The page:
Thursday, September 3, 2009

Cross country corn fields

Going on a road trip through the USA is something that I have always dreamed of doing; at the same time it has been a distant thought. I lacked the time, funds and company to undertake such an endeavor. When it's possible to travel for 2 weeks in exotic Guatemala for less than 300 USD, why would I want to spend the same amount for a weekend in NYC? Well, when I realized that I had the time, company and newly acquired skill of frugality it seemed feasible and full of adventure after all.

So, after some (inadequate) planning, Thomas and I started the East coast portion of the trip. The planned stops included: Chicago, IL; Saugatuck, MI; Niagara Falls, ON; Manchester, VT; Boston, MA; Goshen, NY; New York City, NY; Middletown, DE; Washington DC; somewhere is Smoky Mountain National Park and one last weekend in Nashville, TN. Currently we are in Middletown visiting Thomas's relatives.

Although it's always nice and neat to write something about each destination, or perhaps the highlights of the trip thus far, what I find more interesting is how my perception of the USA has changed, stayed the same and somehow grown more complex with every 100 miles of road traveled.

Being the eternal optimist that I am, I began this trip with high hopes of awakening feelings of pride and wonderment about my motherland that I knew were hiding somewhere in the crevices of my mind. However, as we crossed more state borders and filled up on gas a few more times, one of the only thoughts running through my seemingly inactive mind was: who is consuming all this corn? I thought KS was known for continuous corn fields, but now as I sit in a suburb of Delaware I can nearly see corn from the window.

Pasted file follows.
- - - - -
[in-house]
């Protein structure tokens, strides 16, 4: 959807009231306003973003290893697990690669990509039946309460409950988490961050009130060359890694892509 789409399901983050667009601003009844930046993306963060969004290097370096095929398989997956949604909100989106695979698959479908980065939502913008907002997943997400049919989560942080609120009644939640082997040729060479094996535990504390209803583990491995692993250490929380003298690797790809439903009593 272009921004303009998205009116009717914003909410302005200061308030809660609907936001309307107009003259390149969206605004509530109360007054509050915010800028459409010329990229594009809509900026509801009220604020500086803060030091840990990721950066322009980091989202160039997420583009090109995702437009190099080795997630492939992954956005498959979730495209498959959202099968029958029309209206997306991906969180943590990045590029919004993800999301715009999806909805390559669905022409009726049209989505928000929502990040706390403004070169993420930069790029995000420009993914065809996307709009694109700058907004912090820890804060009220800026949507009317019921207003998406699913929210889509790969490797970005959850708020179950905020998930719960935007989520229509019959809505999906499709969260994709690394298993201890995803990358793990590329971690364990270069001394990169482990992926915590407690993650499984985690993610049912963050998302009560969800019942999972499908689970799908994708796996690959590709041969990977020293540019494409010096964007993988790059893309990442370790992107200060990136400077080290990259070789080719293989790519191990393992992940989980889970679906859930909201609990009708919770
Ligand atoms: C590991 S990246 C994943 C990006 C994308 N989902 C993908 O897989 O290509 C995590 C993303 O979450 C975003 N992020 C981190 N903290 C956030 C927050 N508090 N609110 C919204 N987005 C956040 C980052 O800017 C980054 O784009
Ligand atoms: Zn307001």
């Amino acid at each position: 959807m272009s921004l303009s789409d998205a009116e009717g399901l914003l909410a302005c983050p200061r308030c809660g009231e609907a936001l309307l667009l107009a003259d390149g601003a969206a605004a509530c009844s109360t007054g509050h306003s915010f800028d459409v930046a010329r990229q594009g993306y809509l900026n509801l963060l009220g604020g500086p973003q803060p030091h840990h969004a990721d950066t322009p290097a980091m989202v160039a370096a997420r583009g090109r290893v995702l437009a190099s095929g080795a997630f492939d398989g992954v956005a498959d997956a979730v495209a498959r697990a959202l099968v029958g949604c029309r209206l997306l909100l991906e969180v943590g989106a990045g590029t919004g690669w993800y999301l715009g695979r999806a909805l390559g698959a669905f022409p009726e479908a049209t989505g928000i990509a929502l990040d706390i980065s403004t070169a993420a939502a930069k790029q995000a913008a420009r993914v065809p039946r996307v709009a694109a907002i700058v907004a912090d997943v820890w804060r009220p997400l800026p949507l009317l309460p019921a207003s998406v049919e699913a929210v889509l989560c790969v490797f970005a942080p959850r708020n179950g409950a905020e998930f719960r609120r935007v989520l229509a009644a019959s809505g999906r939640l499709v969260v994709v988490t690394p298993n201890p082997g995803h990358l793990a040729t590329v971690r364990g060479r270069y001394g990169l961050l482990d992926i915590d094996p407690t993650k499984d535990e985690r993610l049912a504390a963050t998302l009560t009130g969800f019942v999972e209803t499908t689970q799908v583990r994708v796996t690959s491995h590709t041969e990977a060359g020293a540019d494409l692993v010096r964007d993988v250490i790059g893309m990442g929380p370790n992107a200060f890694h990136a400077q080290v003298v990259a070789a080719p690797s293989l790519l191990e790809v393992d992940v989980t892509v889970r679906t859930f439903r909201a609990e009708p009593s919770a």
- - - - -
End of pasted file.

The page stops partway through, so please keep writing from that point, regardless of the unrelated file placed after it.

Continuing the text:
Three weeks of long drives, happening city night life, beautiful vistas of Niagara falls and mountains in Vermont and I think the USA all boils down to farmlands and suburbs between fast-paced, diverse cities, really? It's obviously not that simple, and as much as I want to be able to clearly define my opinion of the USA or at least be able to describe why I have some of the sentiments that I do, I need some more time and maybe a few more thousand miles on my car before reaching that goal.

Until then, let me say something about all things east of KS. After visiting Chi-town, Boston, NYC and Philly; Chicago (in the summer) is still my favorite city. In my mind it has a little bit of everything...a beautiful lake, shopping downtown, great public transit, panoramic views from Sears Tower, fun night life and it holds it all together with Midwest hospitality. Of course, NYC outdoes Chicago when it comes to crowd watching (think Times Square), museums (think MET), Starbucks per capita, impressive skyscrapers and utter craziness in general. But Boston has Fenway Park, Harvard Square, fresh lobster, feeling like you're on the set of The Departed and of course the quaint bar/restaurant with good food and quirky decorations that Eddie and Staci didn't want us to miss out on.

Philadelphia is the freshest in my memory (we were just there yesterday) and it also has the freshest personality. It's somehow different and knows it. From the historical Old City to the famous cheese steaks, boutiques and art scene of South Street this welcoming city has something to offer every traveler, despite it's rough reputation.

Between all the cities has been a lot of time on the road, the famous "Maid of the Mist" boat tour of Niagara Falls, and camping/hiking in the "green mountains" of Vermont; which is where our lack of planning campsite was saved by a friendly retired couple who gave us a fire starter AND leftovers from the campsite owner's 75th birthday party. Only in America.

DC is coming up this weekend and I'm hoping that by being in the nation's capital I automatically understand the complexities of American politics. Unlikely, but dream big, right?